"I will say they should pace themselves because you don't want to oversaturate it," Hamill told CinemaBlend in a recent interview. "I said to Disney, 'Really? Five months after we come out, comes [Solo: A Star Wars Story]? Can't you at least wait until Christmas?' But they've got things booked—they're doing Marvel and their own movies, so that's beyond my [purview.]"
Disney is doing a lot. Before Disney purchased Lucasfilm in 2012, the production company released six films in 28 years. Now, Disney is already on pace to break that record with five films within three years, including Episode VII: The Force Awakens, Episode VIII: The Last Jedi, Rogue One: A Star Wars Story, and the upcoming films Episode IX and Solo: A Star Wars Story. There's also a "few Star Wars series" in the works for Disney's upcoming streaming platform, according to the company's CEO Bob Iger. Rian Johnson is set to helm one of the series while Game of Thrones' showrunners, D.B. Weiss and David Benioff, will create a new trilogy for the franchise.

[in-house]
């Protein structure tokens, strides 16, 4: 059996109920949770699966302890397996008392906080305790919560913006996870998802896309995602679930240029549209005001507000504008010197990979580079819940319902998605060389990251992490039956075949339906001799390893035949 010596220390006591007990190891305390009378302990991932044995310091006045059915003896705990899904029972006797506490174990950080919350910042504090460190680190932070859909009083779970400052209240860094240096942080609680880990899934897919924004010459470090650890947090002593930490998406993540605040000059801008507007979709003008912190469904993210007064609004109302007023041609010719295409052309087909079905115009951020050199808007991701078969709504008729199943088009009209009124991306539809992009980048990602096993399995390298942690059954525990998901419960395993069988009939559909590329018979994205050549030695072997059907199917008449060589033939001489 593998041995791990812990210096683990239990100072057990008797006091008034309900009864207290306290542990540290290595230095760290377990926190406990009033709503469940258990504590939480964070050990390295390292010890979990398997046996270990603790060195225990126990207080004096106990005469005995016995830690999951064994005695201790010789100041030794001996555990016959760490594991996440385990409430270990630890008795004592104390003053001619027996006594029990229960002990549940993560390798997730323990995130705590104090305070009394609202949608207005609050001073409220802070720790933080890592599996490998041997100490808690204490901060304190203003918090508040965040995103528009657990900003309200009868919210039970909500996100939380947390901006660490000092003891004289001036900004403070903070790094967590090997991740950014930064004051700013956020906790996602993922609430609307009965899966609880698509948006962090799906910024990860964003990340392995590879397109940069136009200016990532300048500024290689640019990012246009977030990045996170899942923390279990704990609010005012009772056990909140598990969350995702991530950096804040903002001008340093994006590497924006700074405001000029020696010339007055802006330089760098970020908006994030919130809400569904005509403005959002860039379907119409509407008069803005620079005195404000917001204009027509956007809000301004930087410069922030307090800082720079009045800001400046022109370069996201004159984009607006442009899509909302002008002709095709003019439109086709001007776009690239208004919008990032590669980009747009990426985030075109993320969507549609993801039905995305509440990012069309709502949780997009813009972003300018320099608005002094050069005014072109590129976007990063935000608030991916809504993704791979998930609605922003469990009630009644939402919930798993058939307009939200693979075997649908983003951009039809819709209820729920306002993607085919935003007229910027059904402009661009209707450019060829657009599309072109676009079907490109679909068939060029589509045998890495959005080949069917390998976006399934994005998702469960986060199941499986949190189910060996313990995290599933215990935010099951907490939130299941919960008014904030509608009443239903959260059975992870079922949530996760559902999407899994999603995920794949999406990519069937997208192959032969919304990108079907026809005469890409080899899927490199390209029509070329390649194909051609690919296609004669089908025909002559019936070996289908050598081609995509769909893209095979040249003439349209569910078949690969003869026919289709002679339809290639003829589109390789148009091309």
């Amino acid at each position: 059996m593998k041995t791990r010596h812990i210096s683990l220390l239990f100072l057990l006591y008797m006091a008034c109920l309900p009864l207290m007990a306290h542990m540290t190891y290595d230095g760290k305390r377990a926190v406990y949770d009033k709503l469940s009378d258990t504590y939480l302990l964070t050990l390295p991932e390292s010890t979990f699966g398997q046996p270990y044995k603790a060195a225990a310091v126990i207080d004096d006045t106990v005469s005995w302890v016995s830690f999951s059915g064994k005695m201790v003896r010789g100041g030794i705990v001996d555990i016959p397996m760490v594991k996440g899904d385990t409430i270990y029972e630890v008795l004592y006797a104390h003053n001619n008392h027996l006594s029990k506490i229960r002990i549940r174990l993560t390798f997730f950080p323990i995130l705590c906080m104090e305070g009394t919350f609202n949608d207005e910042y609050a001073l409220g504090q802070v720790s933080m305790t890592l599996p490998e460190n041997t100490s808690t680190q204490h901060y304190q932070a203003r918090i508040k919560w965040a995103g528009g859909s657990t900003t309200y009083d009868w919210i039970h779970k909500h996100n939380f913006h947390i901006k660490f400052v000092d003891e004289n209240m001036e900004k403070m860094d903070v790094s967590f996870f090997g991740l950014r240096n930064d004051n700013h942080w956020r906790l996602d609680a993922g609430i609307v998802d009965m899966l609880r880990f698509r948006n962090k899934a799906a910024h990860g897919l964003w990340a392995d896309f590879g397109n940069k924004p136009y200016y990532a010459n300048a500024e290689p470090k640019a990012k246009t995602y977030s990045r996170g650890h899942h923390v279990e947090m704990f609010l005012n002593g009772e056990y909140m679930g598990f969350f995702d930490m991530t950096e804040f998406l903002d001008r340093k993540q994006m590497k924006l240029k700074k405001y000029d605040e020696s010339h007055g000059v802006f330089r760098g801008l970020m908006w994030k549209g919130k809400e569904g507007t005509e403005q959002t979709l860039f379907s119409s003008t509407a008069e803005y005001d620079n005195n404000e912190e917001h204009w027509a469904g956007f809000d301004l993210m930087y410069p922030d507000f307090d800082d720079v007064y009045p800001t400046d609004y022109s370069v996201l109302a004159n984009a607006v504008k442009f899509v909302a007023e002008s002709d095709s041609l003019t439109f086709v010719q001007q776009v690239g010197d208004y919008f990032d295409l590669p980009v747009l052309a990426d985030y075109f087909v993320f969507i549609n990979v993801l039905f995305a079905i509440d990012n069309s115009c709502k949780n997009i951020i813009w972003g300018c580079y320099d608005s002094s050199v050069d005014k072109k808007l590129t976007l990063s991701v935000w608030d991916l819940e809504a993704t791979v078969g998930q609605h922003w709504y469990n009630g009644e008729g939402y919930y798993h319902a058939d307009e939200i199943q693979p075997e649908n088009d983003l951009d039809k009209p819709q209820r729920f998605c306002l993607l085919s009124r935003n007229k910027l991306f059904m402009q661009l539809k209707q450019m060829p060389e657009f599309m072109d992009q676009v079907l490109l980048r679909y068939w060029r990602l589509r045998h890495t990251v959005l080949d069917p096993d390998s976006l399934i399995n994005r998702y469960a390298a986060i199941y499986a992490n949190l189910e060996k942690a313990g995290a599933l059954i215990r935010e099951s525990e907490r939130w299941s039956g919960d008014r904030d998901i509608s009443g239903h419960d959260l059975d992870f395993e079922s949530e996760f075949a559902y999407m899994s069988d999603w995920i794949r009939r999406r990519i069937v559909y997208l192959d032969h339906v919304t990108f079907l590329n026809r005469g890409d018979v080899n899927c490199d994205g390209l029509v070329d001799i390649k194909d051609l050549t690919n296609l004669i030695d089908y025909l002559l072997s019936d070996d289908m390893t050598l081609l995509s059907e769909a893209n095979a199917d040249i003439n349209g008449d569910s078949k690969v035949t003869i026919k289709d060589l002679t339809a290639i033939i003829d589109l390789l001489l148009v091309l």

Although even Hamill admits that the Star Wars is a vast galaxy with countless stories to be told—but he's in favor of standalone films rather than more trilogies.
"Well, there shouldn't be [a limit to the storytelling], as it's a canvas that's so infinite. With the standalone films, they can all have their own identity. Rogue One can be gritty and like a war film ... I'm assuming, I don't know, but I would assume that Solo will be more comedic-ly oriented because he's a rogue, a scoundrel, and a gambler, and a womanizer and all those things," he explained. "So I think the advantage of the standalone films is that they don't have to follow the formula of a trilogy, so they can establish their premise, get it on, get it done and get out leaving the audience wanting more. So there's infinite possibilities."
Either way, we're sure Star Wars' fans don't mind. The more Star Wars, the better.